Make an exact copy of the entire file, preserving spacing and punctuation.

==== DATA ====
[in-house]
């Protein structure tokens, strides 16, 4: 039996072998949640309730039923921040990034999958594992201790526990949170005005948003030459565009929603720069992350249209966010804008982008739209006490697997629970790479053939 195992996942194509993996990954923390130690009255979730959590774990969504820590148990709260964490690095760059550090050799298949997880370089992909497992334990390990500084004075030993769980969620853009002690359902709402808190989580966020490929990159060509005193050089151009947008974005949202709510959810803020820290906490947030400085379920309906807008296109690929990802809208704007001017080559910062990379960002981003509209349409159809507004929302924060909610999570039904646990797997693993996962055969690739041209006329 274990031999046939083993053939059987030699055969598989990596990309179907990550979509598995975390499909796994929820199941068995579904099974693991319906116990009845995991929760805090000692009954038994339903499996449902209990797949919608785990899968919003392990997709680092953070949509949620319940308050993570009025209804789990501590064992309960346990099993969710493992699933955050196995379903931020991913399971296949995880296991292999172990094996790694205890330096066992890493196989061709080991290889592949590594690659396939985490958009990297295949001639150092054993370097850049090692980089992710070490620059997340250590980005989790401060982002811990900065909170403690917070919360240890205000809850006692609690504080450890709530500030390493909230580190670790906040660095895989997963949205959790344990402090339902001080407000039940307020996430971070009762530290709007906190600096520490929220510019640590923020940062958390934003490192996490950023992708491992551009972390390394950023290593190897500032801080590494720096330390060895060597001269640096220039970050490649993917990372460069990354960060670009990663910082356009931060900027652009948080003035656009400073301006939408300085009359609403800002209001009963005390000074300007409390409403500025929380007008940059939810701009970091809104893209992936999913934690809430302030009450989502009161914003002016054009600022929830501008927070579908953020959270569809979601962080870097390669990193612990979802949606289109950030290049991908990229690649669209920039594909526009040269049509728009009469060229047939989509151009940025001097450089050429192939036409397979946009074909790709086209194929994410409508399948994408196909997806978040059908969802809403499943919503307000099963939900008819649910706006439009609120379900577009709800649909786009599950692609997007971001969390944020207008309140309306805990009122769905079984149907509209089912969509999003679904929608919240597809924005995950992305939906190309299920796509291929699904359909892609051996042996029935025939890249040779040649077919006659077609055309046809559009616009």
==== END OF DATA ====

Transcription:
[in-house]
């Protein structure tokens, strides 16, 4: 039996072998949640309730039923921040990034999958594992201790526990949170005005948003030459565009929603720069992350249209966010804008982008739209006490697997629970790479053939 195992996942194509993996990954923390130690009255979730959590774990969504820590148990709260964490690095760059550090050799298949997880370089992909497992334990390990500084004075030993769980969620853009002690359902709402808190989580966020490929990159060509005193050089151009947008974005949202709510959810803020820290906490947030400085379920309906807008296109690929990802809208704007001017080559910062990379960002981003509209349409159809507004929302924060909610999570039904646990797997693993996962055969690739041209006329 274990031999046939083993053939059987030699055969598989990596990309179907990550979509598995975390499909796994929820199941068995579904099974693991319906116990009845995991929760805090000692009954038994339903499996449902209990797949919608785990899968919003392990997709680092953070949509949620319940308050993570009025209804789990501590064992309960346990099993969710493992699933955050196995379903931020991913399971296949995880296991292999172990094996790694205890330096066992890493196989061709080991290889592949590594690659396939985490958009990297295949001639150092054993370097850049090692980089992710070490620059997340250590980005989790401060982002811990900065909170403690917070919360240890205000809850006692609690504080450890709530500030390493909230580190670790906040660095895989997963949205959790344990402090339902001080407000039940307020996430971070009762530290709007906190600096520490929220510019640590923020940062958390934003490192996490950023992708491992551009972390390394950023290593190897500032801080590494720096330390060895060597001269640096220039970050490649993917990372460069990354960060670009990663910082356009931060900027652009948080003035656009400073301006939408300085009359609403800002209001009963005390000074300007409390409403500025929380007008940059939810701009970091809104893209992936999913934690809430302030009450989502009161914003002016054009600022929830501008927070579908953020959270569809979601962080870097390669990193612990979802949606289109950030290049991908990229690649669209920039594909526009040269049509728009009469060229047939989509151009940025001097450089050429192939036409397979946009074909790709086209194929994410409508399948994408196909997806978040059908969802809403499943919503307000099963939900008819649910706006439009609120379900577009709800649909786009599950692609997007971001969390944020207008309140309306805990009122769905079984149907509209089912969509999003679904929608919240597809924005995950992305939906190309299920796509291929699904359909892609051996042996029935025939890249040779040649077919006659077609055309046809559009616009």